In "The Road Not Taken," how did the traveller choose between the two roads in the forest?
If we read this wonderful poem carefully, it is clear that the way that the speaker makes his decision between the two roads is that he opts to follow the road that loooks as if it was less travelled upon than the other. Note how this second road is described in the second stanza:
Then took the other, as just as fair,
And having perhaps the better claim,
Because it was grassy and wanted wear;
Though as for that the passing there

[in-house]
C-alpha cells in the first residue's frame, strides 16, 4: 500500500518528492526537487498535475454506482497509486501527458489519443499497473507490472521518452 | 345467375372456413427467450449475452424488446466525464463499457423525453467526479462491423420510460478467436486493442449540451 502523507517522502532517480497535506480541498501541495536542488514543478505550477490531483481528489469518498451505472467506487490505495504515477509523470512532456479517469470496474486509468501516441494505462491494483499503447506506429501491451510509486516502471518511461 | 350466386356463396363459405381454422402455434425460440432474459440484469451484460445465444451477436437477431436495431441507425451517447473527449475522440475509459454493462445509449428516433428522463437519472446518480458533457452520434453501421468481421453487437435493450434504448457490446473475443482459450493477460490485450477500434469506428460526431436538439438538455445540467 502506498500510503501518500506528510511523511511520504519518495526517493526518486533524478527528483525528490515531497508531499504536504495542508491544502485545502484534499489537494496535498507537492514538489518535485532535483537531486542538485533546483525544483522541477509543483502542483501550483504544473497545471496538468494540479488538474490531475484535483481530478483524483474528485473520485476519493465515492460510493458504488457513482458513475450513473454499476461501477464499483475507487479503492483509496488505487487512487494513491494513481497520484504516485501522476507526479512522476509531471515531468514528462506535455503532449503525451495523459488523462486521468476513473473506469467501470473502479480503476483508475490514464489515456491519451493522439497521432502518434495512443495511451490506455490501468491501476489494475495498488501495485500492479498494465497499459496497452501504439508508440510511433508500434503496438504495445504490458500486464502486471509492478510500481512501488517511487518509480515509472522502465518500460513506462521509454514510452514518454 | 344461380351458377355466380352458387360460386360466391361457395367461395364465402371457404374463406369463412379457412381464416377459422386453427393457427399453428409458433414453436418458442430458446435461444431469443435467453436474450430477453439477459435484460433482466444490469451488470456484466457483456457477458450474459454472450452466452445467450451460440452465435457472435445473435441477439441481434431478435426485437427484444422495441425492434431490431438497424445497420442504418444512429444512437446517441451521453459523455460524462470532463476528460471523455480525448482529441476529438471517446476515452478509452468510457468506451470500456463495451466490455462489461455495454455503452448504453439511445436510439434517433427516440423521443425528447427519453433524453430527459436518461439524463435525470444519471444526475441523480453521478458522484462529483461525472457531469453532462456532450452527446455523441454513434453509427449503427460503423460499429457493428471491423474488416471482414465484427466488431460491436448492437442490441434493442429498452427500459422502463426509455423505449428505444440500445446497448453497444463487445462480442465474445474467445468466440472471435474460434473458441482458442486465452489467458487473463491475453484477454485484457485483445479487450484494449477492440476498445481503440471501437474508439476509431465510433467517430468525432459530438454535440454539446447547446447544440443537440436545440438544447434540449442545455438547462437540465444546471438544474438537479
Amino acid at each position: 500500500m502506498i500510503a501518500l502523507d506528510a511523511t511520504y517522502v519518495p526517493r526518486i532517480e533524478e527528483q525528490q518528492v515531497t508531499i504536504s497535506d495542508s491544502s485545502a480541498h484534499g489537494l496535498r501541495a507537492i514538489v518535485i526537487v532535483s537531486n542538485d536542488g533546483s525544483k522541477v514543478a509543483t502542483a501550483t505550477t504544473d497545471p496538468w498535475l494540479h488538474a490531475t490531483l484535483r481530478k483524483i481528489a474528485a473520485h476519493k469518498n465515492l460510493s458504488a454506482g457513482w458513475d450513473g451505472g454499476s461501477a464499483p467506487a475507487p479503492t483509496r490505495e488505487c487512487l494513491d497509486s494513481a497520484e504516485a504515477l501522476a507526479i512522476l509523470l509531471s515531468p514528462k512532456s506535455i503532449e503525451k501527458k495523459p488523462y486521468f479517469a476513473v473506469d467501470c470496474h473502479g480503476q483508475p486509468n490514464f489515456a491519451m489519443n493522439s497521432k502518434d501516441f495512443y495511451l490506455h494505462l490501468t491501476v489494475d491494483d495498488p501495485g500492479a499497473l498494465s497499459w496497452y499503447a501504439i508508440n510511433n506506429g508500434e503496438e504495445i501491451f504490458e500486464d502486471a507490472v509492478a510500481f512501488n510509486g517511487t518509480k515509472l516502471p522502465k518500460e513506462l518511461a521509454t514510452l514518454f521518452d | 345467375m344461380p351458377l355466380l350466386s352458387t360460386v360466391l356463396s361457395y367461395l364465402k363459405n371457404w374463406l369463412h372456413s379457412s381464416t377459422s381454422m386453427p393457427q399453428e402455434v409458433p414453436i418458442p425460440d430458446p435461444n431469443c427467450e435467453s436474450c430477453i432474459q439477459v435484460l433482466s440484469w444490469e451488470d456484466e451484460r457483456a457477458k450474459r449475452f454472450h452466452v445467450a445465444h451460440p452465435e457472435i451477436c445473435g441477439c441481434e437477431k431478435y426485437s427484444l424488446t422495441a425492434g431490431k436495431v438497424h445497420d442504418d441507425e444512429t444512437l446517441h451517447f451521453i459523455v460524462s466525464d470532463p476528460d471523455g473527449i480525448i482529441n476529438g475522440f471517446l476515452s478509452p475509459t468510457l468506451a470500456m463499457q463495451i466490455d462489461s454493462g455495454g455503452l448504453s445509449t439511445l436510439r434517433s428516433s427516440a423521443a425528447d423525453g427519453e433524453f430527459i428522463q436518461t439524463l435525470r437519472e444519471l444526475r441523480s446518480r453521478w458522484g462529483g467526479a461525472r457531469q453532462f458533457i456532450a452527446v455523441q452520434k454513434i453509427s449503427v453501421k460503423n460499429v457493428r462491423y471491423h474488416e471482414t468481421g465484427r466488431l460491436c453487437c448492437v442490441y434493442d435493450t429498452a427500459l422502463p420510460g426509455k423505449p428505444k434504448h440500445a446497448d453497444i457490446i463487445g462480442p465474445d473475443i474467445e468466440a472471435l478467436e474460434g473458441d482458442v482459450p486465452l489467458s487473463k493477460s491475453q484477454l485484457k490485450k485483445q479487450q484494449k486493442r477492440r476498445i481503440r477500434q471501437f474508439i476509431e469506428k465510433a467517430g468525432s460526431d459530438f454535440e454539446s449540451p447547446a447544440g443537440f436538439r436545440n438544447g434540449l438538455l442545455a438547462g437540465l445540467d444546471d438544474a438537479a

Had worn them really about the same.
Note how the road is described as being more "grassy" and how it "wanted wear," pointing towards the way that this road looked like it had not been used or travelled upon much. However, having said this, the third stanza suggests that both roads are pretty much the same, so the speaker opts for the road that, to his eye, looks less travelled, though we as readers could suggest that there is little to choose between them.